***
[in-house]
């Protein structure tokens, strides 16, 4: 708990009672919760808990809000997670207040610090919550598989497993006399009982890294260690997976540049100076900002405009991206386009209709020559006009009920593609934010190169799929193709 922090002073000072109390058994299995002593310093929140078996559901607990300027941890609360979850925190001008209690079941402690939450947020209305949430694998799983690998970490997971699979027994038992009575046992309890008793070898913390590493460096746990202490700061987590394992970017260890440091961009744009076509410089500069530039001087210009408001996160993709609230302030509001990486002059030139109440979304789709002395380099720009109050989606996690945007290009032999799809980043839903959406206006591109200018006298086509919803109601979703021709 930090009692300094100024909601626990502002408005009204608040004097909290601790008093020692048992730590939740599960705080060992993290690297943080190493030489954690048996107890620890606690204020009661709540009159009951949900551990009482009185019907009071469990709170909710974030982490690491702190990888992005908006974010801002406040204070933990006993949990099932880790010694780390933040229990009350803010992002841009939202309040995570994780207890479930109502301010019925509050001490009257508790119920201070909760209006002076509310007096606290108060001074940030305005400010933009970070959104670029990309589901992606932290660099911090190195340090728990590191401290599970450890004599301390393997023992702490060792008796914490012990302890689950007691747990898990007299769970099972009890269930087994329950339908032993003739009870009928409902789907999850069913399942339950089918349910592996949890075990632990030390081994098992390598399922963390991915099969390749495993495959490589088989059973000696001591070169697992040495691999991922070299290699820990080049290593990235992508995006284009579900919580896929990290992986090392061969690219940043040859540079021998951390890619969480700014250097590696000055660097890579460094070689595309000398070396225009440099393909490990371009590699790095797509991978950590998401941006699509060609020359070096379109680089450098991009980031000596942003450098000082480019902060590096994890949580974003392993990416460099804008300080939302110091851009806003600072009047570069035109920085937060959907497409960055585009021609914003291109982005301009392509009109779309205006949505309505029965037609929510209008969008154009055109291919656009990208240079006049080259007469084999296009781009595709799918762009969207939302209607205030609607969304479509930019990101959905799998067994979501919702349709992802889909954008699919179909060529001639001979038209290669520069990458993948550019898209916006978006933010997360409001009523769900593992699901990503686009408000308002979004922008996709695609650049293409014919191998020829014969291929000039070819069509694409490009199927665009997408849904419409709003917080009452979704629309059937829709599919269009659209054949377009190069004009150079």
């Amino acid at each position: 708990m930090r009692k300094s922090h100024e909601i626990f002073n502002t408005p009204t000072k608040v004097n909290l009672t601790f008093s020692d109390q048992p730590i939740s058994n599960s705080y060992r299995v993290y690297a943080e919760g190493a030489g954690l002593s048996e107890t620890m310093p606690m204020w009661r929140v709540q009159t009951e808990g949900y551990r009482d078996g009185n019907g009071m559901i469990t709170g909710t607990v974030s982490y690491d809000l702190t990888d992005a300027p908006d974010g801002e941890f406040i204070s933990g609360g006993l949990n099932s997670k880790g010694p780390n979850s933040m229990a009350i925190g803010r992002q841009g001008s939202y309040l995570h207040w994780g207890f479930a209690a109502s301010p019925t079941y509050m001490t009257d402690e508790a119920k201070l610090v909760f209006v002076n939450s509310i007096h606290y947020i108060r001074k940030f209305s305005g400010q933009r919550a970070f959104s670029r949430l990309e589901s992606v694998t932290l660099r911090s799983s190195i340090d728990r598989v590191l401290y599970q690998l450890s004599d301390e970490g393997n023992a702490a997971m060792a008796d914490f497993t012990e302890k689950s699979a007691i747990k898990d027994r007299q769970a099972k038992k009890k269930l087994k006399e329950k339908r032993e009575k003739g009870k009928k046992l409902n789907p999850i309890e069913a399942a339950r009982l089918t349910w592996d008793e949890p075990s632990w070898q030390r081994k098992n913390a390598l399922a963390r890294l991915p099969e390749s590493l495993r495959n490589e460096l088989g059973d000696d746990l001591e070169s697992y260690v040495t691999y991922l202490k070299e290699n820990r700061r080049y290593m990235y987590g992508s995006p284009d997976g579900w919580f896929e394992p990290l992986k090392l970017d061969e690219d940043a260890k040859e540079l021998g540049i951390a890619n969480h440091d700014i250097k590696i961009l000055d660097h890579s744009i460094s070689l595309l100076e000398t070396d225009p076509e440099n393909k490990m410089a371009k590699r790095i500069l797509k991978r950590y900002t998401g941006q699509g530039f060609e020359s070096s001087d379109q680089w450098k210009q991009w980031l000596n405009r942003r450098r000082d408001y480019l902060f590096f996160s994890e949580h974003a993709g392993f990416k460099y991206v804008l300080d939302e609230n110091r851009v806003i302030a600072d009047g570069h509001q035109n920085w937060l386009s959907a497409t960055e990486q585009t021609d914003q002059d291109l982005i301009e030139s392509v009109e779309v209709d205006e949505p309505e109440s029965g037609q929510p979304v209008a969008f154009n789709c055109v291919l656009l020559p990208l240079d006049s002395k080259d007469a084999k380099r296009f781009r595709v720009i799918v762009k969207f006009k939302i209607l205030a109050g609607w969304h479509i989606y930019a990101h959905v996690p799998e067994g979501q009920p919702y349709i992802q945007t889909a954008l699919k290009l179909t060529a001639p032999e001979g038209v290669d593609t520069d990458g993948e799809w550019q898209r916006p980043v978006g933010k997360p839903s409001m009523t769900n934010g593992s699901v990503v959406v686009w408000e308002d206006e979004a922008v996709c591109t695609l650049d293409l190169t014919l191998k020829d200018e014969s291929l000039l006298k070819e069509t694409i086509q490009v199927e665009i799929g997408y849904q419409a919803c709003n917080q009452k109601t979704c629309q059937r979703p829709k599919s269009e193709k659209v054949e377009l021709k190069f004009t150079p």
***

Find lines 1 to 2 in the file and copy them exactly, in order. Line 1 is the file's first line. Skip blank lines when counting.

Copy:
[in-house]
């Protein structure tokens, strides 16, 4: 708990009672919760808990809000997670207040610090919550598989497993006399009982890294260690997976540049100076900002405009991206386009209709020559006009009920593609934010190169799929193709 922090002073000072109390058994299995002593310093929140078996559901607990300027941890609360979850925190001008209690079941402690939450947020209305949430694998799983690998970490997971699979027994038992009575046992309890008793070898913390590493460096746990202490700061987590394992970017260890440091961009744009076509410089500069530039001087210009408001996160993709609230302030509001990486002059030139109440979304789709002395380099720009109050989606996690945007290009032999799809980043839903959406206006591109200018006298086509919803109601979703021709 930090009692300094100024909601626990502002408005009204608040004097909290601790008093020692048992730590939740599960705080060992993290690297943080190493030489954690048996107890620890606690204020009661709540009159009951949900551990009482009185019907009071469990709170909710974030982490690491702190990888992005908006974010801002406040204070933990006993949990099932880790010694780390933040229990009350803010992002841009939202309040995570994780207890479930109502301010019925509050001490009257508790119920201070909760209006002076509310007096606290108060001074940030305005400010933009970070959104670029990309589901992606932290660099911090190195340090728990590191401290599970450890004599301390393997023992702490060792008796914490012990302890689950007691747990898990007299769970099972009890269930087994329950339908032993003739009870009928409902789907999850069913399942339950089918349910592996949890075990632990030390081994098992390598399922963390991915099969390749495993495959490589088989059973000696001591070169697992040495691999991922070299290699820990080049290593990235992508995006284009579900919580896929990290992986090392061969690219940043040859540079021998951390890619969480700014250097590696000055660097890579460094070689595309000398070396225009440099393909490990371009590699790095797509991978950590998401941006699509060609020359070096379109680089450098991009980031000596942003450098000082480019902060590096994890949580974003392993990416460099804008300080939302110091851009806003600072009047570069035109920085937060959907497409960055585009021609914003291109982005301009392509009109779309205006949505309505029965037609929510209008969008154009055109291919656009990208240079006049080259007469084999296009781009595709799918762009969207939302209607205030609607969304479509930019990101959905799998067994979501919702349709992802889909954008699919179909060529001639001979038209290669520069990458993948550019898209916006978006933010997360409001009523769900593992699901990503686009408000308002979004922008996709695609650049293409014919191998020829014969291929000039070819069509694409490009199927665009997408849904419409709003917080009452979704629309059937829709599919269009659209054949377009190069004009150079």